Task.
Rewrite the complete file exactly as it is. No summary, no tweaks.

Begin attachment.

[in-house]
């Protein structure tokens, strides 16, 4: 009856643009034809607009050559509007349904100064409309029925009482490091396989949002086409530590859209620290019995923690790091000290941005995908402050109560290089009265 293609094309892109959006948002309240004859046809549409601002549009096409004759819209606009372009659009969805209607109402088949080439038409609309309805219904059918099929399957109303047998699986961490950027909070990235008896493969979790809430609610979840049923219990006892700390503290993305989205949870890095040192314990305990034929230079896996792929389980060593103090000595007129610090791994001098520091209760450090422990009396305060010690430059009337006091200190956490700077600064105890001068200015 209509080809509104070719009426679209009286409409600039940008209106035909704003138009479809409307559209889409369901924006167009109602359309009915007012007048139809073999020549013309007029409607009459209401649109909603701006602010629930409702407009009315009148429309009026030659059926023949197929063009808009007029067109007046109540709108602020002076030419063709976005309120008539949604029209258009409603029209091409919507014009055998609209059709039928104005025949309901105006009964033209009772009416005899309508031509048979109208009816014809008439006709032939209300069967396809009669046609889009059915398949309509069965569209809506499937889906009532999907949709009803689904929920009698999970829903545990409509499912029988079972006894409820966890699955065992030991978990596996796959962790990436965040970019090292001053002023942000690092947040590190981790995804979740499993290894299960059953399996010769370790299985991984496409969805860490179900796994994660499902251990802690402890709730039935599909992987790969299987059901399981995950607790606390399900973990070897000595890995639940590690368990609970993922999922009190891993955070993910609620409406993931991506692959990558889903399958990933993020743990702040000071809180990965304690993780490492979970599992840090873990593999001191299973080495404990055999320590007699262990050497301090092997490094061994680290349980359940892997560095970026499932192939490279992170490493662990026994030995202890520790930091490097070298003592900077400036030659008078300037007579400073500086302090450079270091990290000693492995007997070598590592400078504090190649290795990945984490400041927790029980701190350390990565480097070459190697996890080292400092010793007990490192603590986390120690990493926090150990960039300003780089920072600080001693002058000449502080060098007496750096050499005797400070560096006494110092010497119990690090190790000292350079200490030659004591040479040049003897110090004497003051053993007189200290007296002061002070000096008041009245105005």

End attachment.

[in-house]
């Protein structure tokens, strides 16, 4: 009856643009034809607009050559509007349904100064409309029925009482490091396989949002086409530590859209620290019995923690790091000290941005995908402050109560290089009265 293609094309892109959006948002309240004859046809549409601002549009096409004759819209606009372009659009969805209607109402088949080439038409609309309805219904059918099929399957109303047998699986961490950027909070990235008896493969979790809430609610979840049923219990006892700390503290993305989205949870890095040192314990305990034929230079896996792929389980060593103090000595007129610090791994001098520091209760450090422990009396305060010690430059009337006091200190956490700077600064105890001068200015 209509080809509104070719009426679209009286409409600039940008209106035909704003138009479809409307559209889409369901924006167009109602359309009915007012007048139809073999020549013309007029409607009459209401649109909603701006602010629930409702407009009315009148429309009026030659059926023949197929063009808009007029067109007046109540709108602020002076030419063709976005309120008539949604029209258009409603029209091409919507014009055998609209059709039928104005025949309901105006009964033209009772009416005899309508031509048979109208009816014809008439006709032939209300069967396809009669046609889009059915398949309509069965569209809506499937889906009532999907949709009803689904929920009698999970829903545990409509499912029988079972006894409820966890699955065992030991978990596996796959962790990436965040970019090292001053002023942000690092947040590190981790995804979740499993290894299960059953399996010769370790299985991984496409969805860490179900796994994660499902251990802690402890709730039935599909992987790969299987059901399981995950607790606390399900973990070897000595890995639940590690368990609970993922999922009190891993955070993910609620409406993931991506692959990558889903399958990933993020743990702040000071809180990965304690993780490492979970599992840090873990593999001191299973080495404990055999320590007699262990050497301090092997490094061994680290349980359940892997560095970026499932192939490279992170490493662990026994030995202890520790930091490097070298003592900077400036030659008078300037007579400073500086302090450079270091990290000693492995007997070598590592400078504090190649290795990945984490400041927790029980701190350390990565480097070459190697996890080292400092010793007990490192603590986390120690990493926090150990960039300003780089920072600080001693002058000449502080060098007496750096050499005797400070560096006494110092010497119990690090190790000292350079200490030659004591040479040049003897110090004497003051053993007189200290007296002061002070000096008041009245105005």